A 1,700 year old Chinese connection!

A 1,700 year old Chinese connection!

Mamallapuram Was A Gateway For Trade With China, The Monk Bodhidharma Set Sail For China From The Ancient Port Town

Tipped to host the proposed second edition of the India-China informal summit between PM Narendra Modi and Chinese President Xi Jinping, Mamallapuram has had historical defence and trade ties with China that are more than 1,700 years old.

The ancient port town, 50 km south of Chennai, had a defence pact between Pallavas and the Chinese that was aimed at securing Chinese territory from Tibet. Mamallapuram also flourished as a massive business hub on the Bay of Bengal transforming into a gateway for exports and imports from China to Tamil Nadu for eight centuries till 1,000 years ago.

“The agreement between Chinese rulers and Pallava king Narasimhavarman II during the early 8th century was the first strategic pact on security between the two kingdoms. Chinese declared him as the general of South China to take on Tibet as the latter had emerged a strong power and a threat to China,” said Kayal Barabhavan, author of ‘Bodi Dharma’, a four-part Tamil novel based on the Pallava dynasty.

Barabhavan said references to trade and defence links between two dynasties found a place in the book on the history of South India by K A Nilakanta Sastri. “Buddhist monk Bodhidharma, an icon in China, was the third prince of a Pallava king. He travelled from Kancheepuram through Mamallapuram to China in 527AD and became the 28th patriarch of Buddhism succeeding Prajnatara,” he said.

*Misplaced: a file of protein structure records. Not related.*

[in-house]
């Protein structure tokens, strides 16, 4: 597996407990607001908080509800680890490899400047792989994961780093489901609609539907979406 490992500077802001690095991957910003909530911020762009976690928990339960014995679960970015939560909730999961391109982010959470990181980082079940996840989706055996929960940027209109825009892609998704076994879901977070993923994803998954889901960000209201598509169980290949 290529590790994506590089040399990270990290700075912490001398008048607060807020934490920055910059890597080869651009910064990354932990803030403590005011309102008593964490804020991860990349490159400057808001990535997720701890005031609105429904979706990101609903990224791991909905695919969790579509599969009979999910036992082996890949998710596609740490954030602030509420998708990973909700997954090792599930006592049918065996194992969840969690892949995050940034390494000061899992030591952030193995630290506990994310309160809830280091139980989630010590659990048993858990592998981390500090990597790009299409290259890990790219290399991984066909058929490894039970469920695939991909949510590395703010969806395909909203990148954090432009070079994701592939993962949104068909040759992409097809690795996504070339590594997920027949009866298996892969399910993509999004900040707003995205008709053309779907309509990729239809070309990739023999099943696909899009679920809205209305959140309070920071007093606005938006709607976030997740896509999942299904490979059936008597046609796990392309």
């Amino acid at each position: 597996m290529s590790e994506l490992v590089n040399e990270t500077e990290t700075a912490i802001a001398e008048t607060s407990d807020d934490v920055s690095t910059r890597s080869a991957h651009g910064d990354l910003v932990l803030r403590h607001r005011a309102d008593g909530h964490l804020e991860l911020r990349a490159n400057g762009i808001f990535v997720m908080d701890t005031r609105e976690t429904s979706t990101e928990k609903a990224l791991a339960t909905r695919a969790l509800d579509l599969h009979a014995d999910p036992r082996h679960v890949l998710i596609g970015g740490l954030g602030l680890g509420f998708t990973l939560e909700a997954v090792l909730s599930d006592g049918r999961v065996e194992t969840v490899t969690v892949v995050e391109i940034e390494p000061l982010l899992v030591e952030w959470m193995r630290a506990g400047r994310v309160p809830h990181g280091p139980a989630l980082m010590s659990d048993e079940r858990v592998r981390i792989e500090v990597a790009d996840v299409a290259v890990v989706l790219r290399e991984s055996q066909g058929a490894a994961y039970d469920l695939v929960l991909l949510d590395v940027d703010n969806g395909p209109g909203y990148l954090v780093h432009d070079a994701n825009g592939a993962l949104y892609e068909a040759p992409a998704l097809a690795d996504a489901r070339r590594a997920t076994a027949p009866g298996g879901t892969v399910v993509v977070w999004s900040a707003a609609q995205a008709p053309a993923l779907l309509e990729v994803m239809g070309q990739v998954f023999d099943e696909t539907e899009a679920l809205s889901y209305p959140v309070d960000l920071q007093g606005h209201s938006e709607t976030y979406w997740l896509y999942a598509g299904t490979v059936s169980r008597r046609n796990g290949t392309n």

The tourism industry has been stressing on a tourism circuit centred on Bodhidharma. “It will attract numerous Chinese, Japanese and Thai tourists to Tamil Nadu,” said TN Tour Travel and Hospitality Association president V K T Balan.

Historians said the Chinese ties that were expanded by Pallavas continued till the Chola period, though the latter chose ports in Nagapattinam and Tanjore for trade. Archaeologist and secretary of Madurai-based Pandya Nadu Centre for Historical Research C Santhalingam said Chinese traveller Hiuen Tsang visited Kancheepuram in 7th century.

The ancient trade centre is battling a range of woes today — from civic amenities to infrastructure. South India Hotels and Restaurants Association honorary secretary T Nataraajan said promoting tourism was a challenge. “Due to the atomic power station at Kalapakkam, water sports activities are banned. Sea erosion is eating into sand dunes that disappear for two months every year,” he said. Stone carving has taken a hit. V Balasundaram, a master sculptor, said the art was on the wane. “Youngsters are no more showing interest. There is shortage for manpower,” he said.

Courtesy : TOI, Chennai


Leave a Reply / உங்களது கருத்தை பதியுங்கள்: